During the last decade, several new antiepileptic drugs (AEDs) have been introduced in Europe, the United States, or other parts of the world. Although the antiepileptic efficacy of these drugs is not superior to that of older AEDs, some of the new drugs offer advantages in terms of improved tolerability, ease of use, and reduced interaction potential with other drugs. However, the new AEDs have only a modest impact on patients with refractory epilepsies, so that about one third of patients with epilepsy continue to have seizures with current pharmacotherapies. Thus, there is a continuing need for new medical therapies in epilepsy. During the Workshop on "New Horizons in the Development of Antiepileptic Drugs" (November 28-29, 2001, Philadelphia, PA), one topic dealt with the critical re-evaluation of previous preclinical strategies for the discovery and the development of new AEDs. The discussion of this session, which was chaired by the authors, is summarized in this article. Main issues of the discussion were whether epilepsy is a progressive disease and whether refractory epilepsy is preventable, the use of acute versus chronic animal models in the discovery and development of new AEDs, models for drug-resistant epilepsy, mechanisms of drug resistance, alterations in adverse effect potential of AEDs by epilepsy, and advances in pharmacogenomics and our understanding of pharmacologic responsiveness in epilepsy. Overall, it was felt that the current preclinical strategies for the discovery and development of new AEDs have to be redefined in order to identify agents that are clearly superior to current medications.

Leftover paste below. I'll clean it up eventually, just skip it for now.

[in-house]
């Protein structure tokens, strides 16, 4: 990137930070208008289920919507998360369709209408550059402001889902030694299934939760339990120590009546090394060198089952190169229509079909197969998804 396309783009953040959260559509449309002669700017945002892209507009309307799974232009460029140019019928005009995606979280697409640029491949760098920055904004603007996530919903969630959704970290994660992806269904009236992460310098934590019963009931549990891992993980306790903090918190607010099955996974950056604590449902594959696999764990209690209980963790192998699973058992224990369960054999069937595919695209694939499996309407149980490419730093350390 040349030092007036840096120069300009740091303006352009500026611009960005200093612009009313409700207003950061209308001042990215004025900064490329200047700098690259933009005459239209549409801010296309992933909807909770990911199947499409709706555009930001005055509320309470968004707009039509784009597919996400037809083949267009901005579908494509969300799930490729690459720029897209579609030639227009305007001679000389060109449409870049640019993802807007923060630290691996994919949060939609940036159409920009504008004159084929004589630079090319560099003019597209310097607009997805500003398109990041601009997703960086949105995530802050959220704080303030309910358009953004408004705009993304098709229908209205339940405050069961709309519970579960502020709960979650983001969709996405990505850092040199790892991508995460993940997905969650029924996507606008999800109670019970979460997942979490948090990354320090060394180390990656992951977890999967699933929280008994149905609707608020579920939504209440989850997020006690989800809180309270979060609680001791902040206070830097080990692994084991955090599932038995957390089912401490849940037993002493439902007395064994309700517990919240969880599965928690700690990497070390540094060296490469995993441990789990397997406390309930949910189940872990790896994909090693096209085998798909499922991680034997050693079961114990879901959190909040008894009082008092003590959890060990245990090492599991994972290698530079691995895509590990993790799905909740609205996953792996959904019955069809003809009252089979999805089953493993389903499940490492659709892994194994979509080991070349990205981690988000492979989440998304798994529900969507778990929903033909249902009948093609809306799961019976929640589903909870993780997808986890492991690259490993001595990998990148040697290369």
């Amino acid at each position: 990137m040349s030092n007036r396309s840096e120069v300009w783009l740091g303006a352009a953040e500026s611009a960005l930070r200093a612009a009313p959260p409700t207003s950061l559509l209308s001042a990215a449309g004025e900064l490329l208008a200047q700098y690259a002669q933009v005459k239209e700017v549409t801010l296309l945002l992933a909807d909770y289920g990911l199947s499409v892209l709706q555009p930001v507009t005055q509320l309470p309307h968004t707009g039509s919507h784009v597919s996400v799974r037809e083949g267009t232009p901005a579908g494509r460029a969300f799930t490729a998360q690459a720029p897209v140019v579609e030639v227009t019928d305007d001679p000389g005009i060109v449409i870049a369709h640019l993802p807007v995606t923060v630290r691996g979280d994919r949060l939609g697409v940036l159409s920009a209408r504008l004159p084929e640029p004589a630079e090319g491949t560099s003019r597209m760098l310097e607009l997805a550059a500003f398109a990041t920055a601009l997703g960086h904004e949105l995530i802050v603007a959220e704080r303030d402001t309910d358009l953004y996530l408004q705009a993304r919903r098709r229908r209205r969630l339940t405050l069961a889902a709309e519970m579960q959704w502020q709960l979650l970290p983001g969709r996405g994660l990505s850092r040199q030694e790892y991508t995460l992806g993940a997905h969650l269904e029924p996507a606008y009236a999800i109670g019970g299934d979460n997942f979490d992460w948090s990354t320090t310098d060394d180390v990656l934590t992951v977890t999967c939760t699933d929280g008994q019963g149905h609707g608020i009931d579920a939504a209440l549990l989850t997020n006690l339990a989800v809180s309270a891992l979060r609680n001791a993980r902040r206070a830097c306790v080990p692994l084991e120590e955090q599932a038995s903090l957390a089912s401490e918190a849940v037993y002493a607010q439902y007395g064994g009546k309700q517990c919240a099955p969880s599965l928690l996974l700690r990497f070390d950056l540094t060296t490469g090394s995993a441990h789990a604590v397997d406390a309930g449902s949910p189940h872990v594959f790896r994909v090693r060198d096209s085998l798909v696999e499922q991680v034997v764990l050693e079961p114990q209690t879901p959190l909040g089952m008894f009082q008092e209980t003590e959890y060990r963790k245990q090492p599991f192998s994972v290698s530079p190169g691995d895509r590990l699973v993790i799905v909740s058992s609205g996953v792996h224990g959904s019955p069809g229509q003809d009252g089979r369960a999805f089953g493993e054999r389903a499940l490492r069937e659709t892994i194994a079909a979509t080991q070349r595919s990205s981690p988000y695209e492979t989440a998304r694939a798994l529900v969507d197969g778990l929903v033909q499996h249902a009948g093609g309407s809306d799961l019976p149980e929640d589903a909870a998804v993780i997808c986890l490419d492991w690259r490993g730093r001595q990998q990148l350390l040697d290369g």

- Adverse effects
- Animal models